Plant Parasites of Europe

leafminers, galls and fungi

Caloptilia betulicola

Caloptilia betulicola (Hering, 1928)

red birch slender

Caloptilia betulicola mine

Betula pubescens, Vlaardingen (herb. B van As)

Caloptilia betulicola mineCaloptilia betulicola mine

mine with initial corridor; same mine, lighted from behind


The mine starts with an inconspicuous epidermal corridor, mainly visible by a reddish brown frass line. During the following larval stage a blotch is formed, that quickly develops into a tentiform mine; the epidermis is brown. Generally the mine is lower-surface, but upper-surface mines are not rare. Frass in a mass of grains in a corner of the mine. After having left its mine the larva moves twice. First it lives in a rolled (sometimes just folded) leaf margin, after that in a leaf that is transversely rolled downwards, starting from the leaf tip; generally the entire leaf is involved. Pupation in a white, strongly shining, parchment-like cocoon, that is fixed with silk to the leaf margin.

host plants

Betulaceae, monophagous

Betula pendula, pubescens.

Preference for suckers and seedlings.


Larvae in May and July, pupae in May-June and in August (Emmet, Watkinson & Wilson, 1985a).


BE recorded (Phegea, 2008).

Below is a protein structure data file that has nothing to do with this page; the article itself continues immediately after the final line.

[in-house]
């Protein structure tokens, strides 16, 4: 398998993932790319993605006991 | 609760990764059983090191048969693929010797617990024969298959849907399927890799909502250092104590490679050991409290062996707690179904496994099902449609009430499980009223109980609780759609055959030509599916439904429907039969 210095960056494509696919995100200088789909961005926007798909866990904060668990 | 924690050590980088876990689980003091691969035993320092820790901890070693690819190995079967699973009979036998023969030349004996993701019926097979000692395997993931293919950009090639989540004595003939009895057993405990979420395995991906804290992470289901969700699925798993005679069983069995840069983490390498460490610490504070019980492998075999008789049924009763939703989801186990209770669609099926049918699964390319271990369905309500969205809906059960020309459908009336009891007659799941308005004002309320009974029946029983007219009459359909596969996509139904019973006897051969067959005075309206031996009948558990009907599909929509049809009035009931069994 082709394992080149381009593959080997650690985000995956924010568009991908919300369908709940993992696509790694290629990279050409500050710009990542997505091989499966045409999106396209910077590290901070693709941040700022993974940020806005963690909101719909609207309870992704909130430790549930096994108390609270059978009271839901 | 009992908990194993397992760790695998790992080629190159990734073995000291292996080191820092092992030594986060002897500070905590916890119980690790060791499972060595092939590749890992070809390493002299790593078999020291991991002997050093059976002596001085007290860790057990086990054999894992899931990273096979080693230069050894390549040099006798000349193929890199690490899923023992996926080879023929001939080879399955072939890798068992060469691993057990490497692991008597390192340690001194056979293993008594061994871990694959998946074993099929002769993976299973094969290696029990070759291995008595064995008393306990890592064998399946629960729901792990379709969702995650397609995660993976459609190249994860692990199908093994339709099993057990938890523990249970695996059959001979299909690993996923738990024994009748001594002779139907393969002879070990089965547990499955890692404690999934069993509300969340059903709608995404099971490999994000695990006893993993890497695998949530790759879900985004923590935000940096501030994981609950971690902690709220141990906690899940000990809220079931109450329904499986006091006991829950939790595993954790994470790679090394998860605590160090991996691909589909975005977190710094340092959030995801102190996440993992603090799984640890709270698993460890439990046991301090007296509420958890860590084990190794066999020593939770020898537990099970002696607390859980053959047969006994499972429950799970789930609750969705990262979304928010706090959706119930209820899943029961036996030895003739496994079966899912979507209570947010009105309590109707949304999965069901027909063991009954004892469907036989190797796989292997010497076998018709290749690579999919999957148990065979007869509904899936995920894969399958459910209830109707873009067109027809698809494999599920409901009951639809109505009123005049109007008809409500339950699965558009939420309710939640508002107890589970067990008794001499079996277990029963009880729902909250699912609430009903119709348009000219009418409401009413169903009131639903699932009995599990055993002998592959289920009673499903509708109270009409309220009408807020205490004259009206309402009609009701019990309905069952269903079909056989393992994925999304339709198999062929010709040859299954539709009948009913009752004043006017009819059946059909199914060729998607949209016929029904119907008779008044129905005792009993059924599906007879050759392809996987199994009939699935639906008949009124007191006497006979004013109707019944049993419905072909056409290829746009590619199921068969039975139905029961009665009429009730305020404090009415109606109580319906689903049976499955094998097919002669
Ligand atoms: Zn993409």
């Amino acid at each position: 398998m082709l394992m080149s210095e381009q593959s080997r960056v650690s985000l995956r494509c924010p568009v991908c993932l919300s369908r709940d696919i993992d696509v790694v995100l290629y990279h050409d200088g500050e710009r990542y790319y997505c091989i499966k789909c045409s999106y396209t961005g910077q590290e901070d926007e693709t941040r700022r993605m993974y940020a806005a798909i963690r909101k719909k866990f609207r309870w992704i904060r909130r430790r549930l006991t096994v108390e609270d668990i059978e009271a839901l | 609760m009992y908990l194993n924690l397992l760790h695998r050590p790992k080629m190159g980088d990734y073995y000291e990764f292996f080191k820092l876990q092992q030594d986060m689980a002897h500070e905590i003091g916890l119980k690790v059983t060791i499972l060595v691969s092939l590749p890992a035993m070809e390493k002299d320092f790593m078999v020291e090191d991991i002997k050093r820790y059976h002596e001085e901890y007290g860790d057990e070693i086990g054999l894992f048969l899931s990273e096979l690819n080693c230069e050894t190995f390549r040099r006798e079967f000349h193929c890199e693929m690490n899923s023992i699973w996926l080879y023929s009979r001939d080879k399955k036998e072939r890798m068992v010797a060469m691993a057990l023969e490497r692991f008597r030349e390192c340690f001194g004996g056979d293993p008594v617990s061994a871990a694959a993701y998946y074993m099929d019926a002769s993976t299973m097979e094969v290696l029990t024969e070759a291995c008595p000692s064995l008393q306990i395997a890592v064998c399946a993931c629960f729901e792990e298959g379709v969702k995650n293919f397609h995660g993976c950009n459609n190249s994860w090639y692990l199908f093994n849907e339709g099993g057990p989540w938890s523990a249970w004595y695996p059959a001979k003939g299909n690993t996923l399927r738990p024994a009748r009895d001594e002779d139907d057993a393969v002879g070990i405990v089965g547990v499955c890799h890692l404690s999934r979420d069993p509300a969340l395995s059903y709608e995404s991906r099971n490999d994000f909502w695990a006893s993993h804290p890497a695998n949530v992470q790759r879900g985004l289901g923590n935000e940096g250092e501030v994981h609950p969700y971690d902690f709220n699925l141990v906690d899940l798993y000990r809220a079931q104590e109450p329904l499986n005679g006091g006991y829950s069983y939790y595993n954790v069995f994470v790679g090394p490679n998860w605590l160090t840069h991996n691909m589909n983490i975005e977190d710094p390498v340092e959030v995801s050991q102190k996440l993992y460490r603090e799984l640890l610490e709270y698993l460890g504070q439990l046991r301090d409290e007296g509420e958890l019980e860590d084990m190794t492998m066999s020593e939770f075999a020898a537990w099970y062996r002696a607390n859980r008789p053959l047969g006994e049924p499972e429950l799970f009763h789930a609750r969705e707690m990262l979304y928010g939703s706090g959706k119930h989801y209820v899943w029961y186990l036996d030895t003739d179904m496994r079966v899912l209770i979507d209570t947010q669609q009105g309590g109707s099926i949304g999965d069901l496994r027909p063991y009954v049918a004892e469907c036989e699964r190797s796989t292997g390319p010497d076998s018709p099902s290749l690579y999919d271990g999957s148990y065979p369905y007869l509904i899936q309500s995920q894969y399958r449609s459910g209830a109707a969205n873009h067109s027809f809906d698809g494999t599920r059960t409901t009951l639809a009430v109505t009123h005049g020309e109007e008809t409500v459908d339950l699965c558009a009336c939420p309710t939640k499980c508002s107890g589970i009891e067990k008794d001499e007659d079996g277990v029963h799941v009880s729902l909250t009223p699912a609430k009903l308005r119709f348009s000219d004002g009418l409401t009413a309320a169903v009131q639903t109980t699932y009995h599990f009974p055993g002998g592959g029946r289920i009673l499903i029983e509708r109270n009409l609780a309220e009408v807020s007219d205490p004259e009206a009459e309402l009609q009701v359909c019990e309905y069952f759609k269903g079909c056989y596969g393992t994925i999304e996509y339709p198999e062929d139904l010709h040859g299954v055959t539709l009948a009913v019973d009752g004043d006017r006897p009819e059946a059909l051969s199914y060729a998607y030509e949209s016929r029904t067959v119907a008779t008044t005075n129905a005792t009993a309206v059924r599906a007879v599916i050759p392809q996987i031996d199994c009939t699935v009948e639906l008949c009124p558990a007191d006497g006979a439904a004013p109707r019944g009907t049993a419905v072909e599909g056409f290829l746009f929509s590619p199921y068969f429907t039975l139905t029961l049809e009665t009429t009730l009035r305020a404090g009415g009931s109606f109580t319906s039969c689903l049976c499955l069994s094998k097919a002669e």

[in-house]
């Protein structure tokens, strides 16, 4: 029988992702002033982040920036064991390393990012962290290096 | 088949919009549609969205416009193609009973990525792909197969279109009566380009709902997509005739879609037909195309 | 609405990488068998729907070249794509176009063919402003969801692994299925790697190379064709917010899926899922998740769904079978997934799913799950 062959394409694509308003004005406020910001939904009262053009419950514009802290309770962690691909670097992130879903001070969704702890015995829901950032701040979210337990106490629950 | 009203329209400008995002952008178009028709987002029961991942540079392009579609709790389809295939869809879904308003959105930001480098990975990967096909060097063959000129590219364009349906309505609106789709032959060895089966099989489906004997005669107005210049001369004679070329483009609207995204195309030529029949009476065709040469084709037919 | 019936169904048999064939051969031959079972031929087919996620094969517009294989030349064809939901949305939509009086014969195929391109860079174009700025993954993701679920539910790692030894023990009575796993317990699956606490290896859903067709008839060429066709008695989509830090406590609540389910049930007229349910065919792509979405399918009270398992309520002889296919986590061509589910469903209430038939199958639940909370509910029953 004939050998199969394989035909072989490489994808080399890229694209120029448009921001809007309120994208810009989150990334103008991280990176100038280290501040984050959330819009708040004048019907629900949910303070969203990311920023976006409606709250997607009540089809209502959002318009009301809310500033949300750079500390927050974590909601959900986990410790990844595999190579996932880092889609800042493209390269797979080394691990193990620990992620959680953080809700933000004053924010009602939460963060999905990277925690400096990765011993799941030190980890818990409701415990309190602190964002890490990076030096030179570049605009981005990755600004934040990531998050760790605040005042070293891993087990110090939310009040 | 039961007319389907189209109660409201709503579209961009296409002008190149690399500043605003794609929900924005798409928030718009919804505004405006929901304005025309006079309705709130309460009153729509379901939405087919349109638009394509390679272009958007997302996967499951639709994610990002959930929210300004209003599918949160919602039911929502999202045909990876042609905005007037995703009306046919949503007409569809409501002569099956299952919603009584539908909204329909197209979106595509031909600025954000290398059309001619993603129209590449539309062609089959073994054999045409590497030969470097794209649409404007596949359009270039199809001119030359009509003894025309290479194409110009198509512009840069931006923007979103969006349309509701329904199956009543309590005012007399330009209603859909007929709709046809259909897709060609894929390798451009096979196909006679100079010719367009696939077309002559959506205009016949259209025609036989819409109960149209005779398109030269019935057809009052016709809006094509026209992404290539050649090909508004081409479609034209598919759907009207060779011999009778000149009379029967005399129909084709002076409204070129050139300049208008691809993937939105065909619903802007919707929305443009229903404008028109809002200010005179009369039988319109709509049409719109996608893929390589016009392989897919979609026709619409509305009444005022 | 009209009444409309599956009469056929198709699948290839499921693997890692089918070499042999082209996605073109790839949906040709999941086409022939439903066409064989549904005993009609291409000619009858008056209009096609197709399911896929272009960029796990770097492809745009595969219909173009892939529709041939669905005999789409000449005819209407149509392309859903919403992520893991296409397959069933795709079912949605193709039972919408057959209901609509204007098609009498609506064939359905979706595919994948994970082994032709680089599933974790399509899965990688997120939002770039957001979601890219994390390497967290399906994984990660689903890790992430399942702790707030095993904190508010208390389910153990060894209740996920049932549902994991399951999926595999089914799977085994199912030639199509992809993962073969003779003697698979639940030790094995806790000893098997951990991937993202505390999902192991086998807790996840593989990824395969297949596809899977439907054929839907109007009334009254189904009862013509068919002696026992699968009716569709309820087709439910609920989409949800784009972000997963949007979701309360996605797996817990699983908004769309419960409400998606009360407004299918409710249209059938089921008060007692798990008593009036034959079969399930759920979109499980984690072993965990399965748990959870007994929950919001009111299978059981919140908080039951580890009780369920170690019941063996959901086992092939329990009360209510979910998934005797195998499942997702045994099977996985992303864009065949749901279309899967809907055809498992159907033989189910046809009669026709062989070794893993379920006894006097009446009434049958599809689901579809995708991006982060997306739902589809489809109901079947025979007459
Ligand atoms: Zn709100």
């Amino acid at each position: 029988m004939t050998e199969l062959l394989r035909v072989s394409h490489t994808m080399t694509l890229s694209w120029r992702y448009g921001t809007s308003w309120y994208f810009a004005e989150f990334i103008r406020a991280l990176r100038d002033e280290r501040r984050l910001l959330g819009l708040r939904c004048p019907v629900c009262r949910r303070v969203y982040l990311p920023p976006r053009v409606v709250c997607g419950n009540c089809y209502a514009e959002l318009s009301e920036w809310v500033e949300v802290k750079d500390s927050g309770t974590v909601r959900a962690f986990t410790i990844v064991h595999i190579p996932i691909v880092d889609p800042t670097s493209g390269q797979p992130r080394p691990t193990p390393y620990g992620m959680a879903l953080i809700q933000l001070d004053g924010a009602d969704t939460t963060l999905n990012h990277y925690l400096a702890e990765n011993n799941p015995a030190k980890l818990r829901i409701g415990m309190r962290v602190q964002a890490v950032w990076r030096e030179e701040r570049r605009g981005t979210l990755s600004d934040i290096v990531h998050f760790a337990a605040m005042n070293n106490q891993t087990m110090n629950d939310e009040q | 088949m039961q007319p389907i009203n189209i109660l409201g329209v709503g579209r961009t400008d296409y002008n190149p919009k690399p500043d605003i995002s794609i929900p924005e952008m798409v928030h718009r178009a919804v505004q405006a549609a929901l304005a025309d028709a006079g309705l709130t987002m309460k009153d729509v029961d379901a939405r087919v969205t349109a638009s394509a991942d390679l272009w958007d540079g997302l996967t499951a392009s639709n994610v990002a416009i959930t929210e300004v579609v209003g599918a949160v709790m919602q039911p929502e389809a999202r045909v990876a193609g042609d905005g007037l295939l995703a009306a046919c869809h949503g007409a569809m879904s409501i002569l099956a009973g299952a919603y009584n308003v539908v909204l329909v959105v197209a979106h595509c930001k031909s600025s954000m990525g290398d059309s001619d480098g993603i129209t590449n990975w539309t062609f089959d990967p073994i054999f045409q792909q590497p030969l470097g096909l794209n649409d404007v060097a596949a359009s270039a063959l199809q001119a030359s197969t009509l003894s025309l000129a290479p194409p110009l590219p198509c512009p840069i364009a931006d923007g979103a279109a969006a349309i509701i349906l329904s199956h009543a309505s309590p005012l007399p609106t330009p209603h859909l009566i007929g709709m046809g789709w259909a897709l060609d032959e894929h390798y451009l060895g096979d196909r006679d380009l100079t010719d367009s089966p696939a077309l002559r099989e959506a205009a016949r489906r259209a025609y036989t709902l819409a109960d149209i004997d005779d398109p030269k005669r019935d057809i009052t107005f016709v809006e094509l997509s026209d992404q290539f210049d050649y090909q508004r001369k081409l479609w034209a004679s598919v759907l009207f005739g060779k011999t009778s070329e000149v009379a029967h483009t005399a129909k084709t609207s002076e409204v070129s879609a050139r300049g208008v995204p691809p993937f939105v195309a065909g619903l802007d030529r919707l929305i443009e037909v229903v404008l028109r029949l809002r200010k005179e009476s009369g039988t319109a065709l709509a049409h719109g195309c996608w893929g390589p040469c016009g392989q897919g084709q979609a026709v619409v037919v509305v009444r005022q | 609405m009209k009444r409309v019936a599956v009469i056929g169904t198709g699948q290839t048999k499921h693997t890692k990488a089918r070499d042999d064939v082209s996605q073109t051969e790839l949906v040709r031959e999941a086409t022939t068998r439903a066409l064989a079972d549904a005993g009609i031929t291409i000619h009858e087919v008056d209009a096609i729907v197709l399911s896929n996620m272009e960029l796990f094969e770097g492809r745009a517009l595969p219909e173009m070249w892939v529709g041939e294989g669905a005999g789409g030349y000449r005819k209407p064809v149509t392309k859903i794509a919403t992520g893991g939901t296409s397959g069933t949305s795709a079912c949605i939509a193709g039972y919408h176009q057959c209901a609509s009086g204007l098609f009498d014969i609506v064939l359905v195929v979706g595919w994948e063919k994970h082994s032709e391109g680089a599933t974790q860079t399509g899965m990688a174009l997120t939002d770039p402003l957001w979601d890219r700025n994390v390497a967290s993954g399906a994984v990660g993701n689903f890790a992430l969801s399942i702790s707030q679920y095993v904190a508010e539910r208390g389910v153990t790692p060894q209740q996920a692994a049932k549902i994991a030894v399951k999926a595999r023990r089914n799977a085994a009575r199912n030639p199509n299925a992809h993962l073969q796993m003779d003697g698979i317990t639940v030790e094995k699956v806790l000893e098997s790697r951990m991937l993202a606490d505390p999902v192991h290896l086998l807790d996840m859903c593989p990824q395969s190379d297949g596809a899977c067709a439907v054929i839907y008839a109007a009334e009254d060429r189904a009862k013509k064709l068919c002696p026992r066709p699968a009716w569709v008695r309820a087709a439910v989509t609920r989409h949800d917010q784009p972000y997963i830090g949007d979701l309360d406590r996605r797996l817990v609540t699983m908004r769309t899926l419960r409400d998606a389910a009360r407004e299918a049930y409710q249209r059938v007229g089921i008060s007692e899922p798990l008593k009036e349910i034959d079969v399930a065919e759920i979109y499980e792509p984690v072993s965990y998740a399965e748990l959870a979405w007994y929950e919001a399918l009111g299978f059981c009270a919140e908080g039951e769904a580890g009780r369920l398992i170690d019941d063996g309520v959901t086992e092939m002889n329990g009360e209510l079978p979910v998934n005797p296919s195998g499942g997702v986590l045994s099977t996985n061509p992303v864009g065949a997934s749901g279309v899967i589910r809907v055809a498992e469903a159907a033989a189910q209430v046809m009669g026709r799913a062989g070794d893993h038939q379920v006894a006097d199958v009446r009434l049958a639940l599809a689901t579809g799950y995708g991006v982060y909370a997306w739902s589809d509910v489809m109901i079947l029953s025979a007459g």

NE recorded (Kuchlein & de Vos (1999a;, 2008).

LUX not recorded (Fauna Europaea, 2008).

distribution within Europe

From Scandinavia and the north of European Russia to the Pyrenees and Alps, and from Ireland to Poland and Slovakia (Fauna Europaea, 2008); also Iberia (A & Z Laštůvka, 2014a).


Whitish with pale brown head; pronotum without black spots (contrary to Parornix betulae).


See Patočka & Zach (1995a), Patočka & Turčáni (2005a), in a shiny, yellowish cocoon.

Caloptilia betulicola: pupaCaloptilia populifoliella: pupa

Dorsal image of head and pronotum of the pupa of C. populetorum (at left) and C. betulicola right). The pronotum of populetorum bears a pair of elongated ridges, while that in betulicola shows a pair of shallow depressions (from Patočka & Zachs).


Gracillaria betulicola.


Also many members of the Lepidoptera family Tortricidae live in leaf rolls. However, contrary to Tortricidae larvae, Caloptilia larvae leave the outer layers of the palisade parenchyma uneaten, causing their leaf rolls to remain green (Emmet, Watkinson & Wilson,1985a).
It has long been assumed that the leaf rolls of C. betulicola would run perpendicular to the midrib, those of C. populetorum parallel with it. However, recently Ben van As has shown shoots bearing several leaf rolls where both pattern co-occurred. Apparently the rolls of both species are indistinguishable.


Bengtsson & Johansson (2011a), Biesenbaum (2010a), SCS Brown (1947a), Buszko (1992c), Deutschmann (2008a), Emmet, Watkinson & Wilson (1985a), Heckford (1986a), Hering (1927b, 1957a), Huisman, Koster, van Nieukerken & Ellis (2009a), Jaworski (2009a), Kirichenko, Triberti, Akulov ao (2019a), Klimesch & Skala (1936b), Kollár & Hrubík (2009a), Kuchlein & Donner (1993a), Kuchlein & de Vos (1999a), Laštůvka & Laštůvka (2014a), Opheim (1977a), Patočka & Turčáni (2005a), Patočka & Zach (1995a), Plóciennik, Pawlikiewicz & Jaworski (2011a), De Prins & Steeman (2013a), Robbins (1991a), Skala & Zavřel (1945a), Szőcs (1977a).

Last modified 6.x.2020